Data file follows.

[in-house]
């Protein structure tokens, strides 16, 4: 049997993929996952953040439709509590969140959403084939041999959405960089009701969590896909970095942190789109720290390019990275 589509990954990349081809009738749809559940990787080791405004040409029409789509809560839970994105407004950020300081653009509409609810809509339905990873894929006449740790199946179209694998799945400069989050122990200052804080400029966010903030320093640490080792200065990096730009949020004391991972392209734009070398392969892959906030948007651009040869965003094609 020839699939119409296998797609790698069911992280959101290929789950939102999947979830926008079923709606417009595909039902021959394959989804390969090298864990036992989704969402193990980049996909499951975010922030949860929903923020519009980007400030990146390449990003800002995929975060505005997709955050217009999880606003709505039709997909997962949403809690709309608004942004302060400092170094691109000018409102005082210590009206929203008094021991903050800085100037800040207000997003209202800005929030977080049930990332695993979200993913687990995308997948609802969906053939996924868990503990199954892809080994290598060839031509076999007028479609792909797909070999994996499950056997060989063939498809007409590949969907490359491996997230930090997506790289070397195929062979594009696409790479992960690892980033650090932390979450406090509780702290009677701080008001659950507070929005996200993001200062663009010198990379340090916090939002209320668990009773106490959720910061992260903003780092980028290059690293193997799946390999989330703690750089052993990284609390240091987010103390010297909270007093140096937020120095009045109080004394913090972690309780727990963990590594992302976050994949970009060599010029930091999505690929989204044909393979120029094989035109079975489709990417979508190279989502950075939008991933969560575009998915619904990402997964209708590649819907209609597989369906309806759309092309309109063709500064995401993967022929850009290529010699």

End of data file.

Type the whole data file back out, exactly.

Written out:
[in-house]
């Protein structure tokens, strides 16, 4: 049997993929996952953040439709509590969140959403084939041999959405960089009701969590896909970095942190789109720290390019990275 589509990954990349081809009738749809559940990787080791405004040409029409789509809560839970994105407004950020300081653009509409609810809509339905990873894929006449740790199946179209694998799945400069989050122990200052804080400029966010903030320093640490080792200065990096730009949020004391991972392209734009070398392969892959906030948007651009040869965003094609 020839699939119409296998797609790698069911992280959101290929789950939102999947979830926008079923709606417009595909039902021959394959989804390969090298864990036992989704969402193990980049996909499951975010922030949860929903923020519009980007400030990146390449990003800002995929975060505005997709955050217009999880606003709505039709997909997962949403809690709309608004942004302060400092170094691109000018409102005082210590009206929203008094021991903050800085100037800040207000997003209202800005929030977080049930990332695993979200993913687990995308997948609802969906053939996924868990503990199954892809080994290598060839031509076999007028479609792909797909070999994996499950056997060989063939498809007409590949969907490359491996997230930090997506790289070397195929062979594009696409790479992960690892980033650090932390979450406090509780702290009677701080008001659950507070929005996200993001200062663009010198990379340090916090939002209320668990009773106490959720910061992260903003780092980028290059690293193997799946390999989330703690750089052993990284609390240091987010103390010297909270007093140096937020120095009045109080004394913090972690309780727990963990590594992302976050994949970009060599010029930091999505690929989204044909393979120029094989035109079975489709990417979508190279989502950075939008991933969560575009998915619904990402997964209708590649819907209609597989369906309806759309092309309109063709500064995401993967022929850009290529010699």